By Alison Majikes/Special to

There may be a light at the end of the tunnel for people diagnosed with human papillomavirus-positive oropharyngeal cancer (HPV+ OPC).

Some new research has shown that certain patients with HPV+ OPC cancer may be able to survive more than two years after some intensive treatment without any further evidence of the disease, even after the cancer has spread to the organs, according to an article on

This new research, presented by Sophie Huang, MSc, an assistant professor in the department of radiation oncology at the University of Toronto, shows that that metastatic HPV+ OPC patients who receive consistent treatment can survive much longer than those who didn’t receive any at all.

“One of the reasons patients with metastatic disease do not receive aggressive treatment is due to the physician and patient’s perception that this is an incurable state,” she said.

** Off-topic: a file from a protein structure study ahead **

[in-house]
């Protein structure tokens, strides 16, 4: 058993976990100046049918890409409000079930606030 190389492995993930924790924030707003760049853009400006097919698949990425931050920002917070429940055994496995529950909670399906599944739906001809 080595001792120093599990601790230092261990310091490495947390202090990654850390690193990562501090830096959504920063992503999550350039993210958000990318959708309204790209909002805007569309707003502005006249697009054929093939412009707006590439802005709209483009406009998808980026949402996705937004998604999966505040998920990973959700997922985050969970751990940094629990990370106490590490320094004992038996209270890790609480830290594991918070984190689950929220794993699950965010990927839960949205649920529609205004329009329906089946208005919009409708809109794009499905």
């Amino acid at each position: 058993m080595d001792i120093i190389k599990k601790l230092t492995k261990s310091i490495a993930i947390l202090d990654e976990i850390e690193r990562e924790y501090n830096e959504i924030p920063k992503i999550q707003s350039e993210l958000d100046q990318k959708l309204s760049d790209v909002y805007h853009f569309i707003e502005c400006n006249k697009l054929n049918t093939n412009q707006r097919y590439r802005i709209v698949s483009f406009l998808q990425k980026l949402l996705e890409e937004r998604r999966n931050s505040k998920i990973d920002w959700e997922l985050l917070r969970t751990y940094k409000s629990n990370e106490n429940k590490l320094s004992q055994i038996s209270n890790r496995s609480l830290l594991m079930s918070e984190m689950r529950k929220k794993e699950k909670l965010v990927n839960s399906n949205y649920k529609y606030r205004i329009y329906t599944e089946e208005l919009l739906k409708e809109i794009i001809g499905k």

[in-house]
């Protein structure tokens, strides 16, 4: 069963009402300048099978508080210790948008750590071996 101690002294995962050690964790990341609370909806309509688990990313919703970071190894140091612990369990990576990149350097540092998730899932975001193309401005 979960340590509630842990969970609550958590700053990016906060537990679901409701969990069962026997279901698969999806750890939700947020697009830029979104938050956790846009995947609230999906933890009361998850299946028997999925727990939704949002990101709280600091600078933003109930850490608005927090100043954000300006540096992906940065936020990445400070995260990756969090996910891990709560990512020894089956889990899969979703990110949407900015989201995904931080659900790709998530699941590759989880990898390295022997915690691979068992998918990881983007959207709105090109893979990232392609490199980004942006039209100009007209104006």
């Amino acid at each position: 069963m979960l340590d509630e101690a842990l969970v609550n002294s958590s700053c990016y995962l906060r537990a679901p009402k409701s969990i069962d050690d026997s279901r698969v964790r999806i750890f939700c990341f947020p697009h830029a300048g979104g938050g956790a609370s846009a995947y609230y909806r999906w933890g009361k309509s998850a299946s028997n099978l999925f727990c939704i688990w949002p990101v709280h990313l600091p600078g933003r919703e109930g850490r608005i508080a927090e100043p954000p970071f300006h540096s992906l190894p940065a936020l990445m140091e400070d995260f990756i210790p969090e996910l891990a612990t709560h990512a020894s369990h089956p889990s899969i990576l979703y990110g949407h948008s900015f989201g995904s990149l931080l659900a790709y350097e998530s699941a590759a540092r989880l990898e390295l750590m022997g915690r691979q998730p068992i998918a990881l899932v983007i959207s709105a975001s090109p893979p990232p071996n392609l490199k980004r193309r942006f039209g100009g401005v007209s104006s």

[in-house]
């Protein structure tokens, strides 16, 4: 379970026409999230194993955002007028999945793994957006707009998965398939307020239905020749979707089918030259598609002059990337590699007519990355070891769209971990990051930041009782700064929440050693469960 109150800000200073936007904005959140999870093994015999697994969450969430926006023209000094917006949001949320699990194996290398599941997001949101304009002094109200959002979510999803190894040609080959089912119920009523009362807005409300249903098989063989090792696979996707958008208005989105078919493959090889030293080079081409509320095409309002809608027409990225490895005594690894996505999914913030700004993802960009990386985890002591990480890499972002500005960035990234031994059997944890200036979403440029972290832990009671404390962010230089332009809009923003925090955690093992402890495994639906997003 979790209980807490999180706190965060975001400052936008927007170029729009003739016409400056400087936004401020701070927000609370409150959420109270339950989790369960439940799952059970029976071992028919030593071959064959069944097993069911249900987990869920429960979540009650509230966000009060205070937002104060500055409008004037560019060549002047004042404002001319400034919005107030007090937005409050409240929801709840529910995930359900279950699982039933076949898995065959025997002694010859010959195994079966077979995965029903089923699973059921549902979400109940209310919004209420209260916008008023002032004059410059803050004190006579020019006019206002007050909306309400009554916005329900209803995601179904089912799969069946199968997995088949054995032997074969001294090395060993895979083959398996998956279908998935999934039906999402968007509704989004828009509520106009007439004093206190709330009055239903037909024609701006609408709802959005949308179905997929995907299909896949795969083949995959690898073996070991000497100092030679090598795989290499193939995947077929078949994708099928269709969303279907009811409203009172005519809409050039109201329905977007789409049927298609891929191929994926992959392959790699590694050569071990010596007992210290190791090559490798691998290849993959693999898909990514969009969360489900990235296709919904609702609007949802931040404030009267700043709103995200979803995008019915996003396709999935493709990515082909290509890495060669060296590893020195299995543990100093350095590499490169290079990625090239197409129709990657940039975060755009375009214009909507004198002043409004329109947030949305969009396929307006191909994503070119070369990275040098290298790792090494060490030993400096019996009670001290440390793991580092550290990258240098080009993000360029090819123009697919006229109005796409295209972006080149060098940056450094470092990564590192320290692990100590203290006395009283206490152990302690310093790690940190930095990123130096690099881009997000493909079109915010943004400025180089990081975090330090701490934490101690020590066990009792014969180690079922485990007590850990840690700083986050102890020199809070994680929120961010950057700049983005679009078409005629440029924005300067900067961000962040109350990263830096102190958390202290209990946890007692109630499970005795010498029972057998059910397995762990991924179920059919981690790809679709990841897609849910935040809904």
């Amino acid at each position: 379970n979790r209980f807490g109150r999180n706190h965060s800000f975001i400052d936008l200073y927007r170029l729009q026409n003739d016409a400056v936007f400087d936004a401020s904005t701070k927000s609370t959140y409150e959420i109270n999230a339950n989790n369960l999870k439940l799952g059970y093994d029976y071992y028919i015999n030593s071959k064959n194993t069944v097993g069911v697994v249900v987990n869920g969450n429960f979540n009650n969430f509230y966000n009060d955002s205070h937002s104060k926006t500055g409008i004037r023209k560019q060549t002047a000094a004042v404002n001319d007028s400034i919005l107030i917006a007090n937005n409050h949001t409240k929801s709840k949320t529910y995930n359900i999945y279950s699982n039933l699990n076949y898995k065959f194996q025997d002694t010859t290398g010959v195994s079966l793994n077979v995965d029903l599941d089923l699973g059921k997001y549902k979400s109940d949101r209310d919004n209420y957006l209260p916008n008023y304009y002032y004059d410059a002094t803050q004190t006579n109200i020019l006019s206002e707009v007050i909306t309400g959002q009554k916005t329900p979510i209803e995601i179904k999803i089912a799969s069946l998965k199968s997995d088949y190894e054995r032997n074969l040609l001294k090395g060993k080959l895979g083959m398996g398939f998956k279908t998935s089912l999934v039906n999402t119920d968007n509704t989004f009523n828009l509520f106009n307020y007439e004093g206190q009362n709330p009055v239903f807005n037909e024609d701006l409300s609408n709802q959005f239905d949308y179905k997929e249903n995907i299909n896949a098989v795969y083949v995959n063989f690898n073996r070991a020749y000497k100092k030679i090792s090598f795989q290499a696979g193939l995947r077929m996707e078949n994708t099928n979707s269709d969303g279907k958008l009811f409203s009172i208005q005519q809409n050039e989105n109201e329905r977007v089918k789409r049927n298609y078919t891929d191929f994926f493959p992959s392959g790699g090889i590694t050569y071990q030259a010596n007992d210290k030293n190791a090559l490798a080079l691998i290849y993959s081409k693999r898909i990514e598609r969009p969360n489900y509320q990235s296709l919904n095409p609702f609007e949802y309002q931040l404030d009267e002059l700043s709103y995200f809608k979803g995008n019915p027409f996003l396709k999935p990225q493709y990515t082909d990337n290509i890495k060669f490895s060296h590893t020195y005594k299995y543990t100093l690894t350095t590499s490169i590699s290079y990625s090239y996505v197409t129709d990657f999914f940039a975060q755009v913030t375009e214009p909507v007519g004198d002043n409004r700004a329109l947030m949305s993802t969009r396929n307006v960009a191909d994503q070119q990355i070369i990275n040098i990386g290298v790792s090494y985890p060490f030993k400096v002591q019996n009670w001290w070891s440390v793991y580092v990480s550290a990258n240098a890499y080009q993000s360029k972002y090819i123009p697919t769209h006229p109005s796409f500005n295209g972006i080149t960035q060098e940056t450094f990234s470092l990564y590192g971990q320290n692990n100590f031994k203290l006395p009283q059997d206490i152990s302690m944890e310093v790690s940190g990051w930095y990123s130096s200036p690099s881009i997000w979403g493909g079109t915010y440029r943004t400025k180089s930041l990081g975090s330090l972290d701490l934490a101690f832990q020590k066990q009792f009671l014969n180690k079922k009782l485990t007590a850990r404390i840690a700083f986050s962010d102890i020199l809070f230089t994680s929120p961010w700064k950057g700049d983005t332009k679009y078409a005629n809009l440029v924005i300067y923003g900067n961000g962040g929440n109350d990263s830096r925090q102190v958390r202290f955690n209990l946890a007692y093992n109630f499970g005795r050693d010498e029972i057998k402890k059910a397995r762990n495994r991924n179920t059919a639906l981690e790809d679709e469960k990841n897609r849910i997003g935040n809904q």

“Our research, the largest study to date to explore survival predictors for metastatic HPV+ and HPV- oropharyngeal cancer patients, has shown that cure is a realistic goal in those patients with oligometastasis — metastases involving five or fewer lesions in one distant organ,” Huang said in a press release.

Huang and her colleagues hope that these new findings will encourage other researchers to find new strategies that will produce a better quality of life for these patients that are suffering from this type of cancer, adding that it would lessen the cost to the healthcare system in the long run.

To read the story about Huang’s new research:

dailyflosspicAlison Majikes is a Customer Service Representative at Benco Dental with a journalism degree from Penn State.